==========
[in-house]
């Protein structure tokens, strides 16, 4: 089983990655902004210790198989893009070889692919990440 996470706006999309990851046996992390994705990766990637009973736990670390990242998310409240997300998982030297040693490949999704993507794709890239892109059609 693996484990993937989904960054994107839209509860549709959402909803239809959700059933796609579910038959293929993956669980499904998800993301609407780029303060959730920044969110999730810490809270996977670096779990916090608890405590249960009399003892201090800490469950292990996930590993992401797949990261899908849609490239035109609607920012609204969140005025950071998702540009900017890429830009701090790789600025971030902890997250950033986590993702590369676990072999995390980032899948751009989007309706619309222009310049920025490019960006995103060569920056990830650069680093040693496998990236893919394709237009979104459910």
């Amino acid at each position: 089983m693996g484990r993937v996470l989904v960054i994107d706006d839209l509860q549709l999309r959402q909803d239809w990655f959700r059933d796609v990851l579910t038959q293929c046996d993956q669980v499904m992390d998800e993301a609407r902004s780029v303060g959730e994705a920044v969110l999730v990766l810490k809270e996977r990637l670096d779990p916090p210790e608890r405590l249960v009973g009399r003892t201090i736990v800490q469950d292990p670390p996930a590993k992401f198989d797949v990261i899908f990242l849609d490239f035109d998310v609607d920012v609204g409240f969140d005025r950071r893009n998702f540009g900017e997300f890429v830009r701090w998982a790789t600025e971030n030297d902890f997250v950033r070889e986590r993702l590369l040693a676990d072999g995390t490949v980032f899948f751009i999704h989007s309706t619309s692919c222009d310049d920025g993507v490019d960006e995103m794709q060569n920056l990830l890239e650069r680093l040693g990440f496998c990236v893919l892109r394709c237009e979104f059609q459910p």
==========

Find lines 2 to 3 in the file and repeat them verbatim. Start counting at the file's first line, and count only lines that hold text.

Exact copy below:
């Protein structure tokens, strides 16, 4: 089983990655902004210790198989893009070889692919990440 996470706006999309990851046996992390994705990766990637009973736990670390990242998310409240997300998982030297040693490949999704993507794709890239892109059609 693996484990993937989904960054994107839209509860549709959402909803239809959700059933796609579910038959293929993956669980499904998800993301609407780029303060959730920044969110999730810490809270996977670096779990916090608890405590249960009399003892201090800490469950292990996930590993992401797949990261899908849609490239035109609607920012609204969140005025950071998702540009900017890429830009701090790789600025971030902890997250950033986590993702590369676990072999995390980032899948751009989007309706619309222009310049920025490019960006995103060569920056990830650069680093040693496998990236893919394709237009979104459910």
């Amino acid at each position: 089983m693996g484990r993937v996470l989904v960054i994107d706006d839209l509860q549709l999309r959402q909803d239809w990655f959700r059933d796609v990851l579910t038959q293929c046996d993956q669980v499904m992390d998800e993301a609407r902004s780029v303060g959730e994705a920044v969110l999730v990766l810490k809270e996977r990637l670096d779990p916090p210790e608890r405590l249960v009973g009399r003892t201090i736990v800490q469950d292990p670390p996930a590993k992401f198989d797949v990261i899908f990242l849609d490239f035109d998310v609607d920012v609204g409240f969140d005025r950071r893009n998702f540009g900017e997300f890429v830009r701090w998982a790789t600025e971030n030297d902890f997250v950033r070889e986590r993702l590369l040693a676990d072999g995390t490949v980032f899948f751009i999704h989007s309706t619309s692919c222009d310049d920025g993507v490019d960006e995103m794709q060569n920056l990830l890239e650069r680093l040693g990440f496998c990236v893919l892109r394709c237009e979104f059609q459910p």